± atmosphere ± hydrosphere (oceans, rivers, lakes, groundwaters, and glaciers) ± lithosphere (rocks and soils) ± biosphere (plants and animals).

‡ Chemicals enter storage compartments - sinks ‡ Amount that moves between compartments is the flux

‡ net sink - when input exceeds output ‡ net source - if output exceeds input.

Essential Elements
‡ 24 elements are required for life ‡ Macronutrients are required in large quantities
± carbon, hydrogen, nitrogen, oxygen, phosphorus, and sulfur.

‡ Micronutrients are required in small/medium quantities, or not at all in some organisms
± Copper, sodium, iodine

Geological Cycle
‡ The formation and change of Earth materials through physical, chemical, and biological processes

The Tectonic Cycle
‡ Lithosphere is comprised of several plates floating on denser material ‡ Plates move slowly relative to each other ± plate tectonics

‡ Divergent plate boundaries occur at spreading ocean ridges ‡ Convergent plate boundaries occur when plates collide

‡ Plate movements change the location of continents and alter atmospheric and ocean circulation patterns ‡ Plate boundaries are geologically active, producing volcanoes and earthquakes

Hydrologic Cycle
‡ ‡ ‡ ‡ Evaporation Precipitation Runoff Groundwater

‡ 97% of water is stored in oceans, 2% in glaciers and ice caps, 1% as freshwater on land or atmosphere ‡ Drainage basins or watersheds are the area contributing runoff to a stream or river ‡ Vary in size from a hectare to millions of square miles (e.g. Mississipi River drainage basin) ‡ Human impacts include dam

Rock Cycle
‡ Igneous rocks form from molten material such as lava. Broken down by physical and chemical weathering ‡ Sedimentary rocks form from accumulation of weathered material in depositional basins

‡ Metamorphic rocks are formed from sedimentary rocks exposed to heat, pressure or chemically active fluids

Rock Cycle

Biogeochemical Cycles in Ecosytems
‡ Begins with inputs from reservoirs such as atmosphere, volcanic ash, stream runoff, ocean currents, submarine vents ‡ Chemicals cycle through physical transport and chemical reactions (e.g. decomposition) ‡ All ecosystems ³leak´ chemicals to other ecosystems.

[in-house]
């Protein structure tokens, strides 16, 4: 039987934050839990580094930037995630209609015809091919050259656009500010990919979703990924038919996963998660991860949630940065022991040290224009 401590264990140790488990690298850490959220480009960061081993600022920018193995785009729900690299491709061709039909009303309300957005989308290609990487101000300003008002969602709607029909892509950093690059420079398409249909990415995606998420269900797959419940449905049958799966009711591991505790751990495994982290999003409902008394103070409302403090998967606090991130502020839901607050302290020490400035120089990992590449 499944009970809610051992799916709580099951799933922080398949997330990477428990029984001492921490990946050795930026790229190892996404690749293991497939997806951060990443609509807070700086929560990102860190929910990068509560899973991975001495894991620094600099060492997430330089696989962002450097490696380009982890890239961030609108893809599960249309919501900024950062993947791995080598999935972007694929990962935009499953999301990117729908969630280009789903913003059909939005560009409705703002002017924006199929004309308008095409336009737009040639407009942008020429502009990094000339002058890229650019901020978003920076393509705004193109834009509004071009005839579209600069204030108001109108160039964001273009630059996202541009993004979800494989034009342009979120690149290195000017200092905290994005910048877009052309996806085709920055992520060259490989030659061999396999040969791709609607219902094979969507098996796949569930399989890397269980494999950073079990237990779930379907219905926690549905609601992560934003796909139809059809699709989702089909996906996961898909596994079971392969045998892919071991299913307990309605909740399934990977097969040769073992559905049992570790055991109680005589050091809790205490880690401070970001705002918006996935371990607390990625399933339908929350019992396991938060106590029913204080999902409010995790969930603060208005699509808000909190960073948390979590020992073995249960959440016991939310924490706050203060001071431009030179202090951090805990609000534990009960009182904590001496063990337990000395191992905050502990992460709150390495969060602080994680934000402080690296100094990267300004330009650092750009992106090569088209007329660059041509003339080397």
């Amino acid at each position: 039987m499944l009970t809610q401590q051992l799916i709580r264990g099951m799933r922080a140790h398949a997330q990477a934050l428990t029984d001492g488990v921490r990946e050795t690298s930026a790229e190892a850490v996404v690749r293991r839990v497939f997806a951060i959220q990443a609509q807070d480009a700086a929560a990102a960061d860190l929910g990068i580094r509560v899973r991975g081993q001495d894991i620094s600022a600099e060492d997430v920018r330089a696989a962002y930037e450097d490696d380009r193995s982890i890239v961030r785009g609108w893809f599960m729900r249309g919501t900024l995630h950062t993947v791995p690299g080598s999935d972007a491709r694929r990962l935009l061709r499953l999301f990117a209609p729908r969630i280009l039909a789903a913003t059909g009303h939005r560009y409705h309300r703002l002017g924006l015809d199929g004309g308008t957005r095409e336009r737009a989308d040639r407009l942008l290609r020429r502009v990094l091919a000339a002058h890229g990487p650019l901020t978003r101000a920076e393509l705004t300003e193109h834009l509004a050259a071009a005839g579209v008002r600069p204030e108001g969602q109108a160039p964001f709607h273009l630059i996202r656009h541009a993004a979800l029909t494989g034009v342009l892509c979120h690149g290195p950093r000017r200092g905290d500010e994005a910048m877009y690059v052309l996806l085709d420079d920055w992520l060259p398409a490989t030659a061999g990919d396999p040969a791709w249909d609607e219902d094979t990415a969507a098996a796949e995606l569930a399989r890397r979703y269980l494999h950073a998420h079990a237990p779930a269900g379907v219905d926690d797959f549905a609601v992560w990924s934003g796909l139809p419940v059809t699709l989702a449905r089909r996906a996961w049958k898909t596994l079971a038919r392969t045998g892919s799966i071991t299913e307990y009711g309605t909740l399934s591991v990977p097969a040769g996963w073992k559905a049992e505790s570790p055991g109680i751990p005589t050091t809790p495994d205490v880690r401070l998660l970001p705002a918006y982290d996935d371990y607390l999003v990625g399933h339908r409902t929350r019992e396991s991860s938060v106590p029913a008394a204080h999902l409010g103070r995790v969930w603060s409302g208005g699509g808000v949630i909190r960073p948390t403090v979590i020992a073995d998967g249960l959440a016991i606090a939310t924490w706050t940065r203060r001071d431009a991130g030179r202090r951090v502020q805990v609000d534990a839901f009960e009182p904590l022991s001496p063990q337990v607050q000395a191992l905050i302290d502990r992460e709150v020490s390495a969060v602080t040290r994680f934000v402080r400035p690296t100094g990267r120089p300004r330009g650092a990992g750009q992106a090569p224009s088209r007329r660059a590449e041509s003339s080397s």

Annual Calcium Cycle in a Forest Ecosystem

Soluble in water and easily lost through runoff

Annual Sulfur Cycle In a Forest Ecosystem

Includes gaseous forms (sulfur dioxide and hydrogen sulfide) and cycles much faster than calcium

Carbon Cycle
‡ Carbon is vital for life but is not abundant ‡ Enters biological cycles through photosynthesis to produce organic forms of carbon

Carbon Cycle in a Pond

‡ Large inorganic carbon reservoir in oceans ‡ Dissolved CO2 is converted to carbonate and bicarbonate ‡ Transferred from land by rivers and wind

Fossil Fuels
‡ Decomposition of dead organisms may be prevented by lack of oxygen or low temperatures ‡ Burial in sediments over thousands or millions of years transforms the stored organic carbon into coal, oil or natural gas

Global Carbon Cycle

Global Carbon Cycle

Case of the missing carbon!
± Analysis shows contribution of 8 .5 bill. tons into the atmosphere but less than ½ stays there«where does it go? ± 7 billion from fossil fuels and 1.5 billion from deforestation

Case of the missing carbon!
± Appears oceans are acting as carbon sinks as are forests and grasslands. ± But which area is more critical, and which one dominates. ± Will these blessings last?
‡ If they stop functioning we could face drastic changes even before 2050.

Case of the missing carbon!
± Global tests of CO2 show less in the north than the south despite larger northern outputs ± Why is this the case? ± If land plants are doing the work then there should be a corresponding oxygen increase. ± If it is dissolving in the oceans then there should be no added oxygen.

Case of the missing carbon!
± Results (best guess):
‡ Ocean is soaking up 2.4 billion tons globally ‡ Land plants do the most work in the northern hemisphere
± Forests literally breath in the carbon but appetite changes dramatically due to season, amount of sunlight, rainfall, and age of forests

‡ Marine organisms undergo photosynthesis as well ‡ So that leaves about 2.9 units unaccounted for between these groups.

Case of the missing carbon!
± Biggest threats:
‡ Decline in forest growth ‡ Killing of ocean phytoplankton due to rising sea temperatures ‡ Death of forests due to spread of disease and insects ‡ Melting permafrost layer ‡ Land clearing for development and agriculture ‡ Ofcourse continued output of carbon from fossil fuel burning

Nitrogen Cycle
‡ Essential for manufacturing proteins and DNA ‡ Although 80% of atmosphere is molecular nitrogen, it is unreactive and cannot be used directly ‡ Nitrogen fixation converts nitrogen to ammonia or nitrate

Nitrogen Fixation
‡ Some organisms have a symbiotic relationship with nitrogen fixing bacteria ‡ Found in root nodules in some plants, or in the stomach of some herbivores ‡ Nitrogen fixation also occurs through lightning and industrial processes

Denitrification
‡ When organisms die, denitrifying bacteria convert organic nitrogen to ammonia, nitrate, or molecular nitrogen

Global Nitrogen Cycle

Phosphorus Cycle
‡ ‡ ‡ ‡ ‡ ‡ No gaseous phase Slow rate of transfer Released by erosion of exposed rock Absorbed by plants, algae, and some bacteria Exported from terrestrial ecosystems by runoff to oceans May be returned through seabird guano

Global Phosphorus Cycle

Phosphate Mining
‡ Impact on landscape by open-pit mining